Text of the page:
Published on

Starting a Blog


Posting on social media isn't a first for me. But posting this article is. Even this website is new to me — I used to have a page that only had a quick introduction about who I am and some side projects. I never thought about having a website with a blog, but then I realized I have ideas I want to talk about.

Writing & Engineering?

Writing is important. It's how we pass on ideas from one to another, from one generation to the next. As software developers, we're told that we'll only need to write in the form of documentation or emails. But, that doesn't mean writing is less important because my field uses it less. In fact, I think writing is fundamental to a good engineer because it allows the transfer of complex ideas in a succinct and organized method.

Why Now?

There's no better time to pick up a new hobby than when you don't have anything else going on. Sure I've been working on some side projects, but productivity only goes so far. I took this time to really think about the things I enjoy without the medium of restaurants, bars, or even seeing friends in person. What I realized was that I love to cook and play chess. I also really like to ski, but I'm not doing that anytime soon. So I thought about something I've always liked to do, never had the chance to do it, and have the ability to do it right now – writing.

I think there are several reasons why I started writing that I want to share:

Writing distracts

In a global pandemic, no one has any idea what to do. You can pretend that everything is fine, but that can't be further from the truth. Nothing is normal, so doing anything is perfectly accepted. I think that was one of the first aspects of this situation that I had to come to terms with. So now, with all this time in my day and all these thoughts in my head, what better place to discuss than on a publicly accessible forum with a limitless audience.

Writing improves

I know as a software developer, my goal is to get better writing, maintaining, and reading code. But what I've slowly begun to realize is that writing good code isn't about all the languages I know or the different frameworks I can use. It's about proper structure, organization, and readability.

Whenever I look at good documentation, I sigh a relief that I'll be able to use the tools accessible with limited difficulty getting set up. When I see a good tutorial that gets to the point, with a table of contents and information given right away, it makes my life so much easier for the task I'm working on.

But isn't it the same as the things we read? Doesn't the structure of a New York Times article or a recent piece by The Players Tribune just flow? When an article crafts a story that describes the whole picture, it no longer becomes just a collection of thoughts. Good writing is around us, but so is bad writing. What I wanted to do is focus on how to turn bad writing into good writing.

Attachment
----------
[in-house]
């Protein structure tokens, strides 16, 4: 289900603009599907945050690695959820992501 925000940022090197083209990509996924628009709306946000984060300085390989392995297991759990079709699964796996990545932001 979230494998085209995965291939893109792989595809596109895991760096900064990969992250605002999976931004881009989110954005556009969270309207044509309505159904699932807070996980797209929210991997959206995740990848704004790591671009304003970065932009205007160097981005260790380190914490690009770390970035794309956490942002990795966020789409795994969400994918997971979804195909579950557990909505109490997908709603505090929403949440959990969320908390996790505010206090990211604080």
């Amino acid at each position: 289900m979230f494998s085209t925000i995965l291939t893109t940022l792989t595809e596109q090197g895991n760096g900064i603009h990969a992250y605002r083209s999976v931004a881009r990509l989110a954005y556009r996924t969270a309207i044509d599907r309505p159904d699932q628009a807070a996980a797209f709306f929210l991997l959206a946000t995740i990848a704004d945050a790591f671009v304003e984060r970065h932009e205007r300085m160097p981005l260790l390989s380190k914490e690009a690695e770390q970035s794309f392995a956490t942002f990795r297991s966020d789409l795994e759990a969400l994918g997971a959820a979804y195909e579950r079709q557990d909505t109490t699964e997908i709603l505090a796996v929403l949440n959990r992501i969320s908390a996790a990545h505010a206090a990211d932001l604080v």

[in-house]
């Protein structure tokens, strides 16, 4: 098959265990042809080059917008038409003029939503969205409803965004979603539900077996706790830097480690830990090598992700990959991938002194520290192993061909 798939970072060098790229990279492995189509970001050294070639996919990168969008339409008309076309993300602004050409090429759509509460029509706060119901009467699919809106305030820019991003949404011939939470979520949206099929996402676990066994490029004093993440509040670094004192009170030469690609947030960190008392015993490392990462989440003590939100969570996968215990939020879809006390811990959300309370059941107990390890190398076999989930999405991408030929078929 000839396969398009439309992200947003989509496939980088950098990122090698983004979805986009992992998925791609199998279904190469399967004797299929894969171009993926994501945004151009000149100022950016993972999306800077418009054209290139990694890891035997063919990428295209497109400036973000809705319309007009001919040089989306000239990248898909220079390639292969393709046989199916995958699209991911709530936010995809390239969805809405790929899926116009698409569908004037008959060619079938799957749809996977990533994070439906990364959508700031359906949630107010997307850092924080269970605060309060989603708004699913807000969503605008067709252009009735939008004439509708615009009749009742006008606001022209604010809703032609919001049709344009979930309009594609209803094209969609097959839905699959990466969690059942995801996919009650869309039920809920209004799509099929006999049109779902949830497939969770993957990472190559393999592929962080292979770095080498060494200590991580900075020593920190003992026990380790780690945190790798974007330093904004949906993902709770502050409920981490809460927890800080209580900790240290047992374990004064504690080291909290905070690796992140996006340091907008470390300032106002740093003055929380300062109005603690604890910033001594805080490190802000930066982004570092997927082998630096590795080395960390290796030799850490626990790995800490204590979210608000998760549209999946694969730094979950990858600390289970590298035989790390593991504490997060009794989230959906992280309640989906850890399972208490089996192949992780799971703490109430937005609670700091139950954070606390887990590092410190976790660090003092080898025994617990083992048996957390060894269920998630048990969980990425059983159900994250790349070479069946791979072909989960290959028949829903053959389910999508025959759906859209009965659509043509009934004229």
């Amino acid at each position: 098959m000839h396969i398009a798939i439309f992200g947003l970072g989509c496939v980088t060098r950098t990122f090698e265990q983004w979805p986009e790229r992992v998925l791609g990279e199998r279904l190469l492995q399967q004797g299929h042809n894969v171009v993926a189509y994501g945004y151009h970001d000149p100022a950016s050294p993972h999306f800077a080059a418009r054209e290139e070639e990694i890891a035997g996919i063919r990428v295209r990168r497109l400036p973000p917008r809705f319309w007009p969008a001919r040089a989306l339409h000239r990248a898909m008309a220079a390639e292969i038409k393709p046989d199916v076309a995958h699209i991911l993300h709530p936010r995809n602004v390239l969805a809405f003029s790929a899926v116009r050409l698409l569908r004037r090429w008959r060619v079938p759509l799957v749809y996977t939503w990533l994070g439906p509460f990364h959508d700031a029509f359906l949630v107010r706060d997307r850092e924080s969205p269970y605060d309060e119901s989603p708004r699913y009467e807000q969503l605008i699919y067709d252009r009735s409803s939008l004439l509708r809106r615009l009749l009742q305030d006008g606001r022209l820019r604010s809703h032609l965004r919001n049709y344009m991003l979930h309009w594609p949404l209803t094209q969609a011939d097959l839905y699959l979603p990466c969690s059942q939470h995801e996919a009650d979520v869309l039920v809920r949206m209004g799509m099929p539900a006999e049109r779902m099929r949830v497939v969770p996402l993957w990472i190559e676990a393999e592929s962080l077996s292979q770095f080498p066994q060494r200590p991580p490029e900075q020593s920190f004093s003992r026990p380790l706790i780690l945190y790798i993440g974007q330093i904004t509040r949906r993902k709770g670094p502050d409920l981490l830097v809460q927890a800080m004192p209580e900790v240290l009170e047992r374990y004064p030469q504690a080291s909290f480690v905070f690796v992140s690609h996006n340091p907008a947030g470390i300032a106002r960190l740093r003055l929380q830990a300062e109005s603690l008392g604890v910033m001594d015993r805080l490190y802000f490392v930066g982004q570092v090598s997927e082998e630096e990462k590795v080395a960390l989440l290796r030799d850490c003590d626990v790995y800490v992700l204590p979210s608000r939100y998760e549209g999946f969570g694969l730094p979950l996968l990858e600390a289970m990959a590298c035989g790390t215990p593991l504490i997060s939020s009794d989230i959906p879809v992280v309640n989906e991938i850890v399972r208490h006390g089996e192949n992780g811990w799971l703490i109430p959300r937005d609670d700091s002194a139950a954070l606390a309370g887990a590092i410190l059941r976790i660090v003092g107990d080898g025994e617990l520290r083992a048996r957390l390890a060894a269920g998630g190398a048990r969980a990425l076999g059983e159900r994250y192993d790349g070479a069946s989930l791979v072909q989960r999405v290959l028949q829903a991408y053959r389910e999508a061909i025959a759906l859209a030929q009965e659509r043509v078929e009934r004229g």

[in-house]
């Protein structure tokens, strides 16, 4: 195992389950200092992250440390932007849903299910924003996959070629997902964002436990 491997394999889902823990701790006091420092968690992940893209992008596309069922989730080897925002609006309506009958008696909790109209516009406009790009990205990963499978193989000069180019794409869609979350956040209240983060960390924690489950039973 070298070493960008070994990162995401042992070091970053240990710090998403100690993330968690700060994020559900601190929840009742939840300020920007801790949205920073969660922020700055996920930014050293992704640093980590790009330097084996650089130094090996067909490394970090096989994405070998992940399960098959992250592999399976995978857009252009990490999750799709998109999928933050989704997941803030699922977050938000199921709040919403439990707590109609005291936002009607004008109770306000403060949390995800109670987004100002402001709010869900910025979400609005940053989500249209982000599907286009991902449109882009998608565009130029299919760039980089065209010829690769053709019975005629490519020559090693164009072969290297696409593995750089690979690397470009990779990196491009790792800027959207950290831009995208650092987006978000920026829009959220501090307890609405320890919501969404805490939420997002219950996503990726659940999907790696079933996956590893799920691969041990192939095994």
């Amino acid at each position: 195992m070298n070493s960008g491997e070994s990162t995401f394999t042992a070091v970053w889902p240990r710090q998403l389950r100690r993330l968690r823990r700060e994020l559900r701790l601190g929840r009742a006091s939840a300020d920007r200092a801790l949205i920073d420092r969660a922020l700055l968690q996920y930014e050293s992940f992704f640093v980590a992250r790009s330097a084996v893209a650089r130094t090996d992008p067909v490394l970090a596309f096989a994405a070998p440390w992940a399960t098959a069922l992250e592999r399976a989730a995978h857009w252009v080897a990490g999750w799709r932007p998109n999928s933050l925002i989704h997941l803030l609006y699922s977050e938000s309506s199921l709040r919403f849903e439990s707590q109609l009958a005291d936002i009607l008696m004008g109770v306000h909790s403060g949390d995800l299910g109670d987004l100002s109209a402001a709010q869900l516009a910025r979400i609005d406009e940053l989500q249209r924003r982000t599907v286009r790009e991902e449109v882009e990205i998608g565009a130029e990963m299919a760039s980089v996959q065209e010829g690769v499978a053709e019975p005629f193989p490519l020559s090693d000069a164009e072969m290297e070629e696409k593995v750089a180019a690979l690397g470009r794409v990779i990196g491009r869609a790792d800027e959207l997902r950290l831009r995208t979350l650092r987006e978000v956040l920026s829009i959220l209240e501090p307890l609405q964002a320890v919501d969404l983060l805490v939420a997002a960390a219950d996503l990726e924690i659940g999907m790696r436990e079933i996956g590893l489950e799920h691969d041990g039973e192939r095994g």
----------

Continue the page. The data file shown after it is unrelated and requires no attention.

And for me, this is the first step.

Writing is fun

When I wrote this piece, my initial reaction was, “No one will read it”. But that's not something that matters to me. My website is a collection of my thoughts and ideas — information I think is worth sharing. Whether it's explaining the difference between React Hooks and React state or working in a different country, there's a collection of my thoughts written down as a part of history forever. For me, an experience is how I've always learned, so if I can provide that assistance to someone else, that's great, but I'm also writing because I can, because it's fun. There's no place on Earth that I can talk about myself, my interests, and my expertise as much as I want, except on a blog. In a way — you can say writing is selfish, but on my website, I'm only selfish to myself.

Writing helps

As a software developer, I search for everything. It's ingrained in my brain to look up anything I don't know because that's what a part of the job that no one tells you — being a good Googler. Inevitably, I've come across programming problems that simply haven't been solved yet. I might not have been the first to Google the question, but for some specific problems, no one has posted or answered it on forums such as StackOverflow. Whatever the case may be, every problem hasn't been answered, but that doesn't mean every problem I've had hasn't been solved. In fact, I've solved dozens of difficult problems through trial-and-error. Now the hope is that I can return the favor by posting the answer to a problem I had and maybe someday down the line, another innocent programmer will stumble upon my post, and use the resources provided to solve their own problem.

For me, if I can help that one person make their job easier because my job was initially harder, that makes it worth it. Now, I'll be honest, I'm not helping to cure cancer, but there's no way the engineers of Apple and Microsoft haven't Googled problems before, and they're doing some pretty revolutionary things.

What Now?

As with all hobbies, the first time you start doesn't mean you're good at it. I'm certain that this article won't be the best I've written, but it is the first to be published on my website. A year ago, if someone told me I'd be starting a blog in 2020, I'd laugh and tell them that if everything in America was closed down because of a pandemic only then would I start a blog.

Little did I know...